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Fig 14.13.

Zeeman effect in atomic hydrogen. (a) Idealized situation.The line shift is a very small fraction of the linewidth. However, opposite polarizations are shifted in opposite direc-tions.When we subtract one polarization from the other, we are left with a very distinctive pattern. (Note that the difference curve is approximately the derivative of the original curve.This follows directly from the definition of a derivative.) (b) Spectra from a real source. In this figure, the two smooth curves that have very little noise are the spectra for opposite polarizations.The difference is shown on an expanded scale, so it looks noisy.The dashed line is the best fit to that difference spectrum. [(b)Carl Heiles (University of California at Berkeley)/Heiles, C., Astrophys.J., 336, 808, 1989, Fig. 1a]

We have already seen (in Chapter 6) that some energy levels shift in the presence of a magnetic field, the Zeeman effect. The levels involved in the 21 cm line fall into this category. The stronger the magnetic field, the greater the shift. This means that we can use the Zeeman shift in the 21 cm line to measure the strength of interstellar magnetic fields. The experiment is difficult because the Zeeman shift is much less than the width of the normal 21 cm line. However, opposite polarizations are shifted in opposite directions. Since we can detect different polarizations separately, we can subtract one polarization's spectrum from the other, leaving a very small signal, as shown in Fig. 14.13. The experiment is also difficult because a small difference in the response of the telescope to the two polarizations can mimic the effects of a Zeeman shift. Despite these difficulties, recent experiments have succeeded in measuring fields of the order of tens of microgauss in a growing number of interstellar clouds. Fields of this strength may sound very weak, but they are strong enough to influence the evolution of these clouds, as we will discuss in the next chapter.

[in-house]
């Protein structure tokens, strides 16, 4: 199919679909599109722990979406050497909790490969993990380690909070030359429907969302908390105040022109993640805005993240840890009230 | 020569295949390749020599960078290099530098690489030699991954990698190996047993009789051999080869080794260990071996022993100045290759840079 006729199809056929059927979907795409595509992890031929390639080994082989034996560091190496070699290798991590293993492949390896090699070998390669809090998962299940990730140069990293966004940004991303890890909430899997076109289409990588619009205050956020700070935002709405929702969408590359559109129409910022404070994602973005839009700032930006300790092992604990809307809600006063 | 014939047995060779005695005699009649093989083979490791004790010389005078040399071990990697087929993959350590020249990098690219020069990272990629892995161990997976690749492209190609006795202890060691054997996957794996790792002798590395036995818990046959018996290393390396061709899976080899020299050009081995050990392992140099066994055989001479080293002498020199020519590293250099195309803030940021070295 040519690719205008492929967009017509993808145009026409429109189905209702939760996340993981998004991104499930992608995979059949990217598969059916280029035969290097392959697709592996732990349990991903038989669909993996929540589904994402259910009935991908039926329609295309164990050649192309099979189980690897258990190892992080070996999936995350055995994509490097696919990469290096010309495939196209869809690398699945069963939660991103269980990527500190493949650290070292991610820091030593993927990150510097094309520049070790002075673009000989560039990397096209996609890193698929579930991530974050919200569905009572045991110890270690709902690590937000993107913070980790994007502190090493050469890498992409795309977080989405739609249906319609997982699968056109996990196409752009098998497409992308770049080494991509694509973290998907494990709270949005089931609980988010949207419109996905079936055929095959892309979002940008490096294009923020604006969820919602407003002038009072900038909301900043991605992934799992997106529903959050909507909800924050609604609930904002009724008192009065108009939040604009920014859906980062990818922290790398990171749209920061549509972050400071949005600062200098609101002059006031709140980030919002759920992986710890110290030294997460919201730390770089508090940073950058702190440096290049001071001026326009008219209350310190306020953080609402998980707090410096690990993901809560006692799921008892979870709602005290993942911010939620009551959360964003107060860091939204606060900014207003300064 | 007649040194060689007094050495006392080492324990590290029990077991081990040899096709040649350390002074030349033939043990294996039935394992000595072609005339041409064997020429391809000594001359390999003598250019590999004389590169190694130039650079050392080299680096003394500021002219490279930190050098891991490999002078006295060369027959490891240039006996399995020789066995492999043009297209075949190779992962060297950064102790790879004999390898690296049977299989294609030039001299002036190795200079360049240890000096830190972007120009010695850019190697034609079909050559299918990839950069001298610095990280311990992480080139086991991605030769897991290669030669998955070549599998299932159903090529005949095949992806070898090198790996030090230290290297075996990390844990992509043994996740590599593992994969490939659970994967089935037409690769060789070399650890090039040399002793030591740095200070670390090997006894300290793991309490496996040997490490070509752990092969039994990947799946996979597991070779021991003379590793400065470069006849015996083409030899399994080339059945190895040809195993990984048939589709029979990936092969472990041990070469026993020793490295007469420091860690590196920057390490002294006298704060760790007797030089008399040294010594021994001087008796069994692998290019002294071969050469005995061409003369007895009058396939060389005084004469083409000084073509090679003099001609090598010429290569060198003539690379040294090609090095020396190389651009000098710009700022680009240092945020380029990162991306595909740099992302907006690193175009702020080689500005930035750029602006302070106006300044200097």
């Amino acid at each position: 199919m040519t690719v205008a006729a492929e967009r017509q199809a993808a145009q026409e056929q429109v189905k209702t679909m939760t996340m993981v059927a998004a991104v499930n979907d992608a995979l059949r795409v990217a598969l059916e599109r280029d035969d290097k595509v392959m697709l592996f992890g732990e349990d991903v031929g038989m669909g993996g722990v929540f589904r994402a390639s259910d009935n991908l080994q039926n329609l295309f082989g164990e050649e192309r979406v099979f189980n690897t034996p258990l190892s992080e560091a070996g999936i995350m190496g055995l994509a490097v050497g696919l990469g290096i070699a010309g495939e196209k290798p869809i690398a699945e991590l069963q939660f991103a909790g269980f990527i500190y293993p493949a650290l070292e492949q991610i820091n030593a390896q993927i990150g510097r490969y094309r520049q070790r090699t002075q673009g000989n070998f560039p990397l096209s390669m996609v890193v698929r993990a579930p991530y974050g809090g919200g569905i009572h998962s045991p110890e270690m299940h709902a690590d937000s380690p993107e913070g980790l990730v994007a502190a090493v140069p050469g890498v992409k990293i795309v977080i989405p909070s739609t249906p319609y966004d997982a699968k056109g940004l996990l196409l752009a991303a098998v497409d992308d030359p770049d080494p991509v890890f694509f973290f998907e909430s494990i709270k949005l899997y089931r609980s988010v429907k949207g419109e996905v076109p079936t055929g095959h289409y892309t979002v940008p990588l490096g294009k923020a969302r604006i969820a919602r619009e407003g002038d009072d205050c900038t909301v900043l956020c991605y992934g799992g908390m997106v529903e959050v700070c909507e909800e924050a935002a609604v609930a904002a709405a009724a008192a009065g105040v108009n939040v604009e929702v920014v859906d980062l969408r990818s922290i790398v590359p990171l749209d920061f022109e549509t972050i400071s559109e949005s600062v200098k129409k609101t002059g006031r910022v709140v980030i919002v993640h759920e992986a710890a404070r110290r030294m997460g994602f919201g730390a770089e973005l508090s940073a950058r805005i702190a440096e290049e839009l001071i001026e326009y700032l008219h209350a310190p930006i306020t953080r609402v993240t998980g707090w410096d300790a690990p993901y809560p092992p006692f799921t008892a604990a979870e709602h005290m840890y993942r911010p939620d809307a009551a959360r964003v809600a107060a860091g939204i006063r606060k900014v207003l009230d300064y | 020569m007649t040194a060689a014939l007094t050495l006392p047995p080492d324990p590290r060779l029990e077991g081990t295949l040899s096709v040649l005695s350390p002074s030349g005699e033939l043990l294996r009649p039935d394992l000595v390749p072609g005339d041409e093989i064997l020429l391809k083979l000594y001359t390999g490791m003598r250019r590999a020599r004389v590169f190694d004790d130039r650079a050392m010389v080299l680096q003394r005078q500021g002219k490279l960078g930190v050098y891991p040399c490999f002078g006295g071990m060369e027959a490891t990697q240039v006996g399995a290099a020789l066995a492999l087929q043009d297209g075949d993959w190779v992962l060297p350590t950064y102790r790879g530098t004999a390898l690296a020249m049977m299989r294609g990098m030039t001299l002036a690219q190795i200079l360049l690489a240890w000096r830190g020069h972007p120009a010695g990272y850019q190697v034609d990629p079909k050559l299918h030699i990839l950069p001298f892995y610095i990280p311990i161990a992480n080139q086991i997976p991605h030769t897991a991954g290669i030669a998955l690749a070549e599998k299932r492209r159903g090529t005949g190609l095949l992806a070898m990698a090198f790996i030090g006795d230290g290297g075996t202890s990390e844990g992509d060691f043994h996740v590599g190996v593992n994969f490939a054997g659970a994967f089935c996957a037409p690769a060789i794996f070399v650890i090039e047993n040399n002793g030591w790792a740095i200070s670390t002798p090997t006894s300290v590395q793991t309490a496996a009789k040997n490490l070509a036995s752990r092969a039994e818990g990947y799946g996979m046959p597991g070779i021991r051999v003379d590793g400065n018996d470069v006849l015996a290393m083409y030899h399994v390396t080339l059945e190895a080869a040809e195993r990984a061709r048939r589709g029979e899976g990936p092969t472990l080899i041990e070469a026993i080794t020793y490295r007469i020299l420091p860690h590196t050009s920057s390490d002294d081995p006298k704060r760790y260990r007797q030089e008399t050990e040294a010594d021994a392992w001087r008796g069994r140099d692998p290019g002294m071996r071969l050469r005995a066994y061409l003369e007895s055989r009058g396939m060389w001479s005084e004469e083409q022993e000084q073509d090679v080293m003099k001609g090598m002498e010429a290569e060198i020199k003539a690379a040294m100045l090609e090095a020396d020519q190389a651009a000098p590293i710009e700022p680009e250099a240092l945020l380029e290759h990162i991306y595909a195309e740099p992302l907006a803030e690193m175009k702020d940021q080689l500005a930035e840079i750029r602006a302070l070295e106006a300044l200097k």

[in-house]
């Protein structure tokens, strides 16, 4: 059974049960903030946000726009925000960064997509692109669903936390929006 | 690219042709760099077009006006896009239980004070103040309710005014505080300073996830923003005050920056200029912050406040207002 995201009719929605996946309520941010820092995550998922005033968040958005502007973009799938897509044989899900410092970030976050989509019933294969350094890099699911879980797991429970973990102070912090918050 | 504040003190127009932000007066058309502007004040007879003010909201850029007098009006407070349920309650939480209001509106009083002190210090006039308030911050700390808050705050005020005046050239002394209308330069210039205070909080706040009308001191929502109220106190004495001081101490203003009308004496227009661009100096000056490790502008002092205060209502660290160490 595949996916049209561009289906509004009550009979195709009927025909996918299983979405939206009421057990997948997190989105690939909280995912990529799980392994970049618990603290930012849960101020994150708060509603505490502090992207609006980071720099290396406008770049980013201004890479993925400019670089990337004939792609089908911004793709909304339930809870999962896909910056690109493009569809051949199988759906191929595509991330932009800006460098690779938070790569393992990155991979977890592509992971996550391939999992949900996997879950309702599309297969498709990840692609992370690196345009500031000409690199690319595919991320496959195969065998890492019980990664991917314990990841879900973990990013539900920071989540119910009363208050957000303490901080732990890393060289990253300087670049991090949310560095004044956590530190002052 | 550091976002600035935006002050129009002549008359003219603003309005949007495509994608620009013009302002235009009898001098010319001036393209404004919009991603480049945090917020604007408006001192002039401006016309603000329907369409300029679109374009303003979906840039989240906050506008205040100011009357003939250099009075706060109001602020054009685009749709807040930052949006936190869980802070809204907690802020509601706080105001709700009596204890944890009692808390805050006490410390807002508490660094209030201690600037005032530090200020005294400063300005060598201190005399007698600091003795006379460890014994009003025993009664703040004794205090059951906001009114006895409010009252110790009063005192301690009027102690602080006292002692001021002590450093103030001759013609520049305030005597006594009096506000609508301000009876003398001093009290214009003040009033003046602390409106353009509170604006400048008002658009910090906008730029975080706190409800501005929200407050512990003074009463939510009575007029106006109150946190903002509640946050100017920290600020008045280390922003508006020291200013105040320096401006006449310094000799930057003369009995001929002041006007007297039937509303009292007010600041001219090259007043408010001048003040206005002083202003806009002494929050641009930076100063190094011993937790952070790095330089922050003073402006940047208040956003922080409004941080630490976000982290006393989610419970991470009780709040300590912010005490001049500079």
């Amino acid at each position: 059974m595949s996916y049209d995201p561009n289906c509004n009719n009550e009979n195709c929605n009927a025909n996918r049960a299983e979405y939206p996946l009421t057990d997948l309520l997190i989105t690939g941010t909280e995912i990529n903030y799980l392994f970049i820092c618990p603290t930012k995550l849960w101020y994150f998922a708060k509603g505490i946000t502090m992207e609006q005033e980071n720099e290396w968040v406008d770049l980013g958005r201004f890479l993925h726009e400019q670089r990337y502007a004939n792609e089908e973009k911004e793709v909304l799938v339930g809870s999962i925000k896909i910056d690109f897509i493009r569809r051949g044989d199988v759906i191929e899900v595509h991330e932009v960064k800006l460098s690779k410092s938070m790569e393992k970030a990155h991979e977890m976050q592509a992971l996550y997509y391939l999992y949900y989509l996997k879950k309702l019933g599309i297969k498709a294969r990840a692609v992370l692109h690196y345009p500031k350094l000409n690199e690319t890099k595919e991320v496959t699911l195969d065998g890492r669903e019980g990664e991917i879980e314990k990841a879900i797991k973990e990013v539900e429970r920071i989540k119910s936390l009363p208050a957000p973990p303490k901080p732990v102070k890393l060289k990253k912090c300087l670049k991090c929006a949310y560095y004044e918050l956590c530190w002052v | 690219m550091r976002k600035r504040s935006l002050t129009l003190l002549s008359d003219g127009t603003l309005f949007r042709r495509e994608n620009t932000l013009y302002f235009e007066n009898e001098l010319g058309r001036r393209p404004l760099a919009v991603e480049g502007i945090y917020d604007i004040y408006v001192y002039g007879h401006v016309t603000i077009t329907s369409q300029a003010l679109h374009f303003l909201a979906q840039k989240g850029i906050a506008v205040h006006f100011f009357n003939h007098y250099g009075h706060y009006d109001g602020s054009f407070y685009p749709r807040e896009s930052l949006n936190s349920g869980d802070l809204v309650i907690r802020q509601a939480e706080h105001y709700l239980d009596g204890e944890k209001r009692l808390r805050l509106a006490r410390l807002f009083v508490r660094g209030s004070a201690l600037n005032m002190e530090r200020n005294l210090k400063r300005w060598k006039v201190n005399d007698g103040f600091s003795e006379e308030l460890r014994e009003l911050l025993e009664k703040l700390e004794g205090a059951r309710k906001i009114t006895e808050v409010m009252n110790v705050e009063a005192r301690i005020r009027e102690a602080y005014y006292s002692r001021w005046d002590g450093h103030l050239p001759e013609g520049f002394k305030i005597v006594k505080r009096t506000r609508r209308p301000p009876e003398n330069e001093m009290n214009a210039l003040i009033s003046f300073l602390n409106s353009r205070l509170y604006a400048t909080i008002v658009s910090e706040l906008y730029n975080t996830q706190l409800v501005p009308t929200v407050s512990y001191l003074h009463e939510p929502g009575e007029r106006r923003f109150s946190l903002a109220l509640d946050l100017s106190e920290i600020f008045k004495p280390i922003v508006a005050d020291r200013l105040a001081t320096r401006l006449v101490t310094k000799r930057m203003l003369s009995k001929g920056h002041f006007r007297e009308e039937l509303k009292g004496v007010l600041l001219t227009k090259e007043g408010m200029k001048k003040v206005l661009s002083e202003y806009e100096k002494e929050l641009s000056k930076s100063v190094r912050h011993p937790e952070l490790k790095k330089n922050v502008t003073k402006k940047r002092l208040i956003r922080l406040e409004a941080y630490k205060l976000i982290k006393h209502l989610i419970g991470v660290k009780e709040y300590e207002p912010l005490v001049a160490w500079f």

By making maps of the 21 cm emission astronomers have been able to form a good picture of the cloud structure in the interstellar gas. These maps show an irregular cloud structure, similar to that shown in the dust clouds. Typical clouds have the following physical parameters: temperature, 100 K; hydrogen density nH ~ 1-10 cm"3, lengths of tens of parsecs; hydrogen column densities up to ~ 1021 cm"2. The clouds fill about 5% of the volume of interstellar space, meaning that the average density of atomic hydrogen in interstellar space is of the order of 0.1 cm"3; One interesting recent finding is the presence of large HI shells, which stir up the interstellar medium throughout the galaxy (Fig. 14.14).

The regions between the clouds are not empty. Studies of the line profiles of the 21 cm line show very broad, faint wings. This is interpreted as coming from a small amount of very hot gas. Temperatures of about 104 K have been estimated for this low density gas between the clouds. We will see later in this chapter that the low density means it is very hard for the gas to lose energy

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